Mother Nature may not have been on our side that day, but we didn't let that dampen our spirits! As we mentioned earlier, the underwater visibility wasn't exactly ideal, and the swirling particles in the water made for some slightly blurry footage on our cameras. But well, that's just how it is sometimes! We didn't let a little bad luck ruin our dive, and we still managed to have an absolute blast exploring the depths of the cave. After all, sometimes it's the unexpected twists and turns that make the journey all the more exciting!

Ready to meet the locals?

The cave is teeming with all sorts of fascinating creatures! We saw some nimble little shrimps, scuttling crabs and a majestic lobster; this cave is just bursting with life! We were lucky to catch a glimpse of a few mysterious and graceful stingrays as they glided effortlessly through the water. It's like stepping into an alien world - one where the creatures are strange and wondrous - and where every turn brings a new and unexpected surprise.

red shrimp

When it’s time to leave…

It's always a bittersweet moment when we hit our turning pressure - on one hand, it's a reminder that our time in this magical underwater world is limited. On the other hand, it's a sign that it's time to start heading back to the surface and sharing our incredible experiences with the world. After exploring the cave, one of our team reached their turning pressure, so we all agreed to leave this incredible place behind and make our way back to open water. We reeled our line back as we exited the cave, picked up our stage bottles and started to swim to our exit point.

Just when we thought our dive couldn't get any better, we were greeted by some of the friendliest cuttlefish we've ever seen! These curious creatures swam right up to us, seemingly eager to say hello and show off their mesmerising colours and patterns. It was an unexpected and delightful surprise - the kind of magical moment that makes diving so special. After spending some quality time with our new friends, we eventually made our way back to the surface, feeling exhilarated and grateful for yet another incredible underwater adventure. It was certainly a journey we'll never forget!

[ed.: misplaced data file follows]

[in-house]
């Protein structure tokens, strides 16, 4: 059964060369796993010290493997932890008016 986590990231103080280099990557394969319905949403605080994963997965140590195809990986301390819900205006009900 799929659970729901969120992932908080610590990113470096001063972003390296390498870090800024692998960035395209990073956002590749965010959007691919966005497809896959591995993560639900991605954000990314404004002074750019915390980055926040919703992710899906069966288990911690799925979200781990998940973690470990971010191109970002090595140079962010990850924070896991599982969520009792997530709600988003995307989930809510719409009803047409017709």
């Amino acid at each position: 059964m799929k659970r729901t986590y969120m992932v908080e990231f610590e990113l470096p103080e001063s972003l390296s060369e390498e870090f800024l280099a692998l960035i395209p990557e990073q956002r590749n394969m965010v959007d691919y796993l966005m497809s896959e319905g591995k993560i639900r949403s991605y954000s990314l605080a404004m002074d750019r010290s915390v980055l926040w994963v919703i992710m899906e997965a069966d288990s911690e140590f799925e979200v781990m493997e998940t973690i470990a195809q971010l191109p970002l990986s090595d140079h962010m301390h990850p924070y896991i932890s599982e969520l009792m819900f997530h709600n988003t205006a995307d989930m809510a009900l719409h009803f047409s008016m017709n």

scuba diver with a cuttlefish

The serious part!

When it comes to cave diving, safety is always the number one priority. Even caves that are considered "small" or "easy" can present unique challenges and risks that require the same level of caution and preparedness as more complex systems. That's why, despite the relative simplicity of the Cueva de Los Cerebros (aka Abama Cave), we take our procedures just as seriously as we would in any other underwater overhead environment.

First and foremost, we always make sure to carefully plan and prepare for our dives, taking into account factors such as the weather, tides, and currents. We ensure that all of our equipment is in top working order and that we have backup gear and redundant systems in place. Before entering the water, we conduct a thorough pre-dive safety check and review our communication and emergency procedures.